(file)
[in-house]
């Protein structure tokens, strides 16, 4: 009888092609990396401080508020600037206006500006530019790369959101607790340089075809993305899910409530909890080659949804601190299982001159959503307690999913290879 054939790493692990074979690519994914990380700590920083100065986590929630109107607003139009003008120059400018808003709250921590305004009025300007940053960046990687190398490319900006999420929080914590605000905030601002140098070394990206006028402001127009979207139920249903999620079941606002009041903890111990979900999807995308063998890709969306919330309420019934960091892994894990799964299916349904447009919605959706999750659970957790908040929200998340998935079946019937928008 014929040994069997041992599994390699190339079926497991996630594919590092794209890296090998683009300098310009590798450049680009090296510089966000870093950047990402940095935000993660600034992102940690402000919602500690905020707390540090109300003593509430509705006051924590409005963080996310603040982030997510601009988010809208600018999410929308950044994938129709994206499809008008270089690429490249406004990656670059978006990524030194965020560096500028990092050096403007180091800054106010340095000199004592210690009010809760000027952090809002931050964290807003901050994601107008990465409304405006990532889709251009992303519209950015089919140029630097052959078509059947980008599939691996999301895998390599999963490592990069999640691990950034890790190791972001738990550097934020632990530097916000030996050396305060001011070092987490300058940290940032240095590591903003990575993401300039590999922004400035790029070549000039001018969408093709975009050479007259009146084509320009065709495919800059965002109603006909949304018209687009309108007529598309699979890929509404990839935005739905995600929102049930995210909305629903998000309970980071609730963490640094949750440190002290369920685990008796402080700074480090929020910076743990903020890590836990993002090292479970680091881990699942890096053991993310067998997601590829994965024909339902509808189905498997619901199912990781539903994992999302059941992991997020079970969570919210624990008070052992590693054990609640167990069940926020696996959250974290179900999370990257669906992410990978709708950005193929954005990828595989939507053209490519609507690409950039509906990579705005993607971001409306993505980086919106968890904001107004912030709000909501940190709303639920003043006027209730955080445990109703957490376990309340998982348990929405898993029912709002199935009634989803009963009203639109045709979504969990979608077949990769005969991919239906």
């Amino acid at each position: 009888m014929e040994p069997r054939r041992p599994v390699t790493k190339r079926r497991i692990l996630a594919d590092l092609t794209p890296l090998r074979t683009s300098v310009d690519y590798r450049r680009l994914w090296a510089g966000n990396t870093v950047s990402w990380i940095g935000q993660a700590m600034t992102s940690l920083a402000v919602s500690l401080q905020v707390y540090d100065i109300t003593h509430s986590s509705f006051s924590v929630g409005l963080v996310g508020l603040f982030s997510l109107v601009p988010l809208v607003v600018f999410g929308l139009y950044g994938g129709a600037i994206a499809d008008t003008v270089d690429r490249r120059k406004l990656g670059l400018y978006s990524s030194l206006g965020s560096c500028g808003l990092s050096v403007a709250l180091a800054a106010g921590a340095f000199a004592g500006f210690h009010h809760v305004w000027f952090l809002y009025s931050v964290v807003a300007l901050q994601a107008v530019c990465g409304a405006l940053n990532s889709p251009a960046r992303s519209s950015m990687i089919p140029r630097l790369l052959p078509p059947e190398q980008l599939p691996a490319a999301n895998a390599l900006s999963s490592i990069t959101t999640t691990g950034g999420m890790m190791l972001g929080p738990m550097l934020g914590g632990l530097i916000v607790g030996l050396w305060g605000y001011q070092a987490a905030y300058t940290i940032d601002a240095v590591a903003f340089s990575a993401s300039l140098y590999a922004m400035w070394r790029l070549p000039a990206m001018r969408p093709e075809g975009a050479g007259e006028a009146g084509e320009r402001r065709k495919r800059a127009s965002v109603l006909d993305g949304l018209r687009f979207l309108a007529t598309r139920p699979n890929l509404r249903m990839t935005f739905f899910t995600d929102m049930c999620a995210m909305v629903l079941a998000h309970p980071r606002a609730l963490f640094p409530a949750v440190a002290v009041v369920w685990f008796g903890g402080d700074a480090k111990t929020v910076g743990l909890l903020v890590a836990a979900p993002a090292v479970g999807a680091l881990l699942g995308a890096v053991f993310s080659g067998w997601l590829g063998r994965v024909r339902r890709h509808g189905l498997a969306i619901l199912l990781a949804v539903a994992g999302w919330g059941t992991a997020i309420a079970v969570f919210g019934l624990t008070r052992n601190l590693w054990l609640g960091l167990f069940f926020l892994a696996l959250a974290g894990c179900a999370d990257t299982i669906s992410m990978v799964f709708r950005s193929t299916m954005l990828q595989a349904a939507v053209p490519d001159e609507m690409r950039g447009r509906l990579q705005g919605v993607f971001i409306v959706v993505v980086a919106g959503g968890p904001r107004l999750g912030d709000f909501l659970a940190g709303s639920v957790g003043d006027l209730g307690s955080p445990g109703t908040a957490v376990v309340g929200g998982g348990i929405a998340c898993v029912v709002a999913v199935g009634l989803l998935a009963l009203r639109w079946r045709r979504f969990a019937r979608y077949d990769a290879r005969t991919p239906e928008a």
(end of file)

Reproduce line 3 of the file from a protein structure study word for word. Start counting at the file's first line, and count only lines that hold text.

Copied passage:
């Amino acid at each position: 009888m014929e040994p069997r054939r041992p599994v390699t790493k190339r079926r497991i692990l996630a594919d590092l092609t794209p890296l090998r074979t683009s300098v310009d690519y590798r450049r680009l994914w090296a510089g966000n990396t870093v950047s990402w990380i940095g935000q993660a700590m600034t992102s940690l920083a402000v919602s500690l401080q905020v707390y540090d100065i109300t003593h509430s986590s509705f006051s924590v929630g409005l963080v996310g508020l603040f982030s997510l109107v601009p988010l809208v607003v600018f999410g929308l139009y950044g994938g129709a600037i994206a499809d008008t003008v270089d690429r490249r120059k406004l990656g670059l400018y978006s990524s030194l206006g965020s560096c500028g808003l990092s050096v403007a709250l180091a800054a106010g921590a340095f000199a004592g500006f210690h009010h809760v305004w000027f952090l809002y009025s931050v964290v807003a300007l901050q994601a107008v530019c990465g409304a405006l940053n990532s889709p251009a960046r992303s519209s950015m990687i089919p140029r630097l790369l052959p078509p059947e190398q980008l599939p691996a490319a999301n895998a390599l900006s999963s490592i990069t959101t999640t691990g950034g999420m890790m190791l972001g929080p738990m550097l934020g914590g632990l530097i916000v607790g030996l050396w305060g605000y001011q070092a987490a905030y300058t940290i940032d601002a240095v590591a903003f340089s990575a993401s300039l140098y590999a922004m400035w070394r790029l070549p000039a990206m001018r969408p093709e075809g975009a050479g007259e006028a009146g084509e320009r402001r065709k495919r800059a127009s965002v109603l006909d993305g949304l018209r687009f979207l309108a007529t598309r139920p699979n890929l509404r249903m990839t935005f739905f899910t995600d929102m049930c999620a995210m909305v629903l079941a998000h309970p980071r606002a609730l963490f640094p409530a949750v440190a002290v009041v369920w685990f008796g903890g402080d700074a480090k111990t929020v910076g743990l909890l903020v890590a836990a979900p993002a090292v479970g999807a680091l881990l699942g995308a890096v053991f993310s080659g067998w997601l590829g063998r994965v024909r339902r890709h509808g189905l498997a969306i619901l199912l990781a949804v539903a994992g999302w919330g059941t992991a997020i309420a079970v969570f919210g019934l624990t008070r052992n601190l590693w054990l609640g960091l167990f069940f926020l892994a696996l959250a974290g894990c179900a999370d990257t299982i669906s992410m990978v799964f709708r950005s193929t299916m954005l990828q595989a349904a939507v053209p490519d001159e609507m690409r950039g447009r509906l990579q705005g919605v993607f971001i409306v959706v993505v980086a919106g959503g968890p904001r107004l999750g912030d709000f909501l659970a940190g709303s639920v957790g003043d006027l209730g307690s955080p445990g109703t908040a957490v376990v309340g929200g998982g348990i929405a998340c898993v029912v709002a999913v199935g009634l989803l998935a009963l009203r639109w079946r045709r979504f969990a019937r979608y077949d990769a290879r005969t991919p239906e928008a």